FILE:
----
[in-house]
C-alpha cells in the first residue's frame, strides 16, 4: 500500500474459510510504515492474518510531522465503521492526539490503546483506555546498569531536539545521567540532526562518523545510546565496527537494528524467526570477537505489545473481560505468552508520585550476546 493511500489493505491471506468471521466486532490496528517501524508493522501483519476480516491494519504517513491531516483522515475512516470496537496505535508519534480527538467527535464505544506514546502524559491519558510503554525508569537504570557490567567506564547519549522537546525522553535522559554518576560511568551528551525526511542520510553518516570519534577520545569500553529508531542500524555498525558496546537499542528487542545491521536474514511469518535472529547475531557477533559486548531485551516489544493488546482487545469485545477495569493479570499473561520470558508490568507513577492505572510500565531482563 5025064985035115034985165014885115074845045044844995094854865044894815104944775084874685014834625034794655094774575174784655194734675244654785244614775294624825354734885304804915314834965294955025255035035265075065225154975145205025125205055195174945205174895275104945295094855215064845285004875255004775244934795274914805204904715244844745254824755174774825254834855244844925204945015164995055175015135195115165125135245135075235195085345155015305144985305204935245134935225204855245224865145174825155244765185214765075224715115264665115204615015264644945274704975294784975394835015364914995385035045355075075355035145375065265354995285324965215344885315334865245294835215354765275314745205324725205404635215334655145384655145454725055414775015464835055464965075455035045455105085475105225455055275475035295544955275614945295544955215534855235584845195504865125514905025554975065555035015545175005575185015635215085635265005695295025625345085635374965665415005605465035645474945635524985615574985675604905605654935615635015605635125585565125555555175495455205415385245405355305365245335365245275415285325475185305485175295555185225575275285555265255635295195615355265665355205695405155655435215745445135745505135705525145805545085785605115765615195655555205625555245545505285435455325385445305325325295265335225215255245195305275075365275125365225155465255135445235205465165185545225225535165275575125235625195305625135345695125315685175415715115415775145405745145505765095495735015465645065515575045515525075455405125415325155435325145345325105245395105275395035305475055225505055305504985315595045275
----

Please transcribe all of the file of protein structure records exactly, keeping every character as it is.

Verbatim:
[in-house]
C-alpha cells in the first residue's frame, strides 16, 4: 500500500474459510510504515492474518510531522465503521492526539490503546483506555546498569531536539545521567540532526562518523545510546565496527537494528524467526570477537505489545473481560505468552508520585550476546 493511500489493505491471506468471521466486532490496528517501524508493522501483519476480516491494519504517513491531516483522515475512516470496537496505535508519534480527538467527535464505544506514546502524559491519558510503554525508569537504570557490567567506564547519549522537546525522553535522559554518576560511568551528551525526511542520510553518516570519534577520545569500553529508531542500524555498525558496546537499542528487542545491521536474514511469518535472529547475531557477533559486548531485551516489544493488546482487545469485545477495569493479570499473561520470558508490568507513577492505572510500565531482563 5025064985035115034985165014885115074845045044844995094854865044894815104944775084874685014834625034794655094774575174784655194734675244654785244614775294624825354734885304804915314834965294955025255035035265075065225154975145205025125205055195174945205174895275104945295094855215064845285004875255004775244934795274914805204904715244844745254824755174774825254834855244844925204945015164995055175015135195115165125135245135075235195085345155015305144985305204935245134935225204855245224865145174825155244765185214765075224715115264665115204615015264644945274704975294784975394835015364914995385035045355075075355035145375065265354995285324965215344885315334865245294835215354765275314745205324725205404635215334655145384655145454725055414775015464835055464965075455035045455105085475105225455055275475035295544955275614945295544955215534855235584845195504865125514905025554975065555035015545175005575185015635215085635265005695295025625345085635374965665415005605465035645474945635524985615574985675604905605654935615635015605635125585565125555555175495455205415385245405355305365245335365245275415285325475185305485175295555185225575275285555265255635295195615355265665355205695405155655435215745445135745505135705525145805545085785605115765615195655555205625555245545505285435455325385445305325325295265335225215255245195305275075365275125365225155465255135445235205465165185545225225535165275575125235625195305625135345695125315685175415715115415775145405745145505765095495735015465645065515575045515525075455405125415325155435325145345325105245395105275395035305475055225505055305504985315595045275